A small elite French Special Forces unit is sent to Afghanistan to rescue a French journalist from the clutches of the Taliban and, though the crack team swiftly secures her release, the marines’ escape rendezvous is wrecked due to a broken radio transmitter, forcing them over the forbidding Hindu Kush mountains whilst pursued by a horde of Taliban fanatics.

If imitation is the sincerest form of flattery, then Hollywood should be very pleased to see a French filmmaker engaged in such a faithful reproduction of their search-and-rescue action films. Cineastes hoping for a more considered appraisal of French foreign military conduct in Afghanistan or for some poetic treatment of barracks life as in Claire Denis’s Beau du Travail (1999) or simply a skilfully directed combat drama such as Kathryn Bigelow’s The Hurt Locker (2008) will, however, be disappointed by Rybojad’s conventional action movie, which abandons the few not insignificant ethical issues that it raises in favour of a fast-paced, seldom competently handled action film, which conforms to all the usual stereotypes and generic conventions.

Its western heroes, a unit which has been together since at least the Balkan war – the opening scene in which they are seen penetrating the hideout of an Arkan-like warlord establishes both their military expertise and moral commitment – include familiar character types: the quiet but authoritative commander, the troubled soldier who is unaware that his wife is pregnant, the clown, the romeo, the new recruit etc. Ready to move into any hotspot, they offer a tight and functional team, committed to obeying directives immediately and without complaint. An early scene seeks to demonstrate that these men have lives outside the military – albeit mainly with each other.

Rybojad’s intention, presumably, is to remind us that even commandos have wives and children and enjoy barbecues and to emphasise that they are ever ready to abandon these for the greater good. That the rescue target is Elsa Casanova, a liberal journalist (Diane Kruger), whose articles have criticised the French military is an irony that should have been developed as a much greater dilemma than is in fact the case. Doubts about France’s foreign policy may be voiced by Casanova with the intention of acknowledging the considerable domestic hostility to French military involvement in Afghanistan (and elsewhere) but this potential predicament is crudely handled. The journalist’s opinion of the military is soon revealed to be not just erroneous but irrational. How can anyone doubt men so gallant, so noble in their cause, so selfless and fearless in the face of adversity? Casanova the journalist even falls for the marines’ Casanova, despite the perilous escape across hostile terrain.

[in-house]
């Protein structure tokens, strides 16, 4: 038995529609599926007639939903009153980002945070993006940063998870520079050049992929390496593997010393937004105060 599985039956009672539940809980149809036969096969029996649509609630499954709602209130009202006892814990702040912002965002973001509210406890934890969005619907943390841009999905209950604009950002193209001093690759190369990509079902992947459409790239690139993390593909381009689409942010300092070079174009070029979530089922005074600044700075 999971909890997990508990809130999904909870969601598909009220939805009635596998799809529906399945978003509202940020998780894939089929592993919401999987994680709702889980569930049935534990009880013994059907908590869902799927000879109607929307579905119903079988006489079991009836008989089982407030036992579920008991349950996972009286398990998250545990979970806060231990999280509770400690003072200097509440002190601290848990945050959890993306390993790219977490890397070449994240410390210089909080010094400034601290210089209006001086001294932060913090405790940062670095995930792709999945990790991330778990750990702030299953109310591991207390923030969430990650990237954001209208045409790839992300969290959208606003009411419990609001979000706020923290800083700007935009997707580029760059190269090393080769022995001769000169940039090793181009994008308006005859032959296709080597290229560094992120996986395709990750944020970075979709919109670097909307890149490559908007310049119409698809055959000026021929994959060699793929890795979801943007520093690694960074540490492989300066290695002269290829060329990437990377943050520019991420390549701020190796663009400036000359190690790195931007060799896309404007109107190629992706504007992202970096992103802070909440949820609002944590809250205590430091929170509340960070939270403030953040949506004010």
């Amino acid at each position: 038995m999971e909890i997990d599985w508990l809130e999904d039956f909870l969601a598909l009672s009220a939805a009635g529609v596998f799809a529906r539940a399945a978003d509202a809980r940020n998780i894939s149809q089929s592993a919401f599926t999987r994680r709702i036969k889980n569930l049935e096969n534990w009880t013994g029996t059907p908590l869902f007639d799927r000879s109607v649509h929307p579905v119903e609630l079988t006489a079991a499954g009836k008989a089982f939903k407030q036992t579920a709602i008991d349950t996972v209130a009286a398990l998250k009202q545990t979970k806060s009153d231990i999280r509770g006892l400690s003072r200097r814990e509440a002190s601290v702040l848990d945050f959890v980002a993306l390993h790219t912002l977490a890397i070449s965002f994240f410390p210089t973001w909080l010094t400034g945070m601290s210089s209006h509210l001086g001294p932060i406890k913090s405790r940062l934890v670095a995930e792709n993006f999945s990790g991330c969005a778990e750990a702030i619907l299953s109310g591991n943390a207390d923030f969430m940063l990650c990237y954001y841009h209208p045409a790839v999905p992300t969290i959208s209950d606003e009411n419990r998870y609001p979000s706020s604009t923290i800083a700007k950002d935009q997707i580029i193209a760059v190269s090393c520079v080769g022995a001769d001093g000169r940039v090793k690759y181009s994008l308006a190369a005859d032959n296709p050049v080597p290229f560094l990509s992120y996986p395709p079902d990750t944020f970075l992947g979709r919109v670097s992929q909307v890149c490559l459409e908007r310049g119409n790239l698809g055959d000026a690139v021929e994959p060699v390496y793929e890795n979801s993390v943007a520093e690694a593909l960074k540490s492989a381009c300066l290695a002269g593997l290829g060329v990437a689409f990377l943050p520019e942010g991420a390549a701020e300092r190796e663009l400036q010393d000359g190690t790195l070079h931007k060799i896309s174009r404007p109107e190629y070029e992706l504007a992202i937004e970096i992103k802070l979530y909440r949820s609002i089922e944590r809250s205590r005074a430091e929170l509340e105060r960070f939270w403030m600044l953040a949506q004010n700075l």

Where Rybojad’s portrayal of the men is strangely old-fashioned (even in Hollywood films such narratives have long since included at least one flawed, though often redeemable figure or offered a more nuanced portrait of the adversary), his depiction of the military hardware is both a celebration and fetishisation of technological supremacy. Arc shots revolve and dip and rise around choppers, planes and naval boats; canons gleam, automatic weapons are shown in close-up offering one of the longest recruitment promos for the French armed services and indeed for French foreign policy (non-intervention is clearly not an issue, as the soldiers’ return to protect some vulnerable villagers from the Taliban proves). While Hollywood often introduces some tension between those in the offices and those on the ground, Rybojad’s film presents a fantasy world in which politicians, generals and naval captains operate in concert in order to facilitate the safe return of their citizens – both loyal servants and sceptical critics. That they are right to do so is never in question. Confronted by an enemy as uncompromising and murderous as the Taliban makes their response a moral obligation. There is a brief acknowledgment of the Taliban hierarchy but, for the most part, Rybojad’s film presents its Taliban villains as screaming fanatics who fall in great numbers as they chase the dwindling group of French soldiers. Only their commander, Ahmed Zaief (Raz Degan), is given any real dialogue. Zaief is a wonderfully overcoded figure, a strange composite of Osama bin Laden and Captain Jack Sparrow, a brooding figure who, as with so many film villains before him, is a cultured, well-educated (seven years at Cambridge?) psychopath rather than a religious zealot.

The reception to the film in France has not, it would be fair to say, been favourable. Nor would it be fair to recommend Special Forces to readers of this website.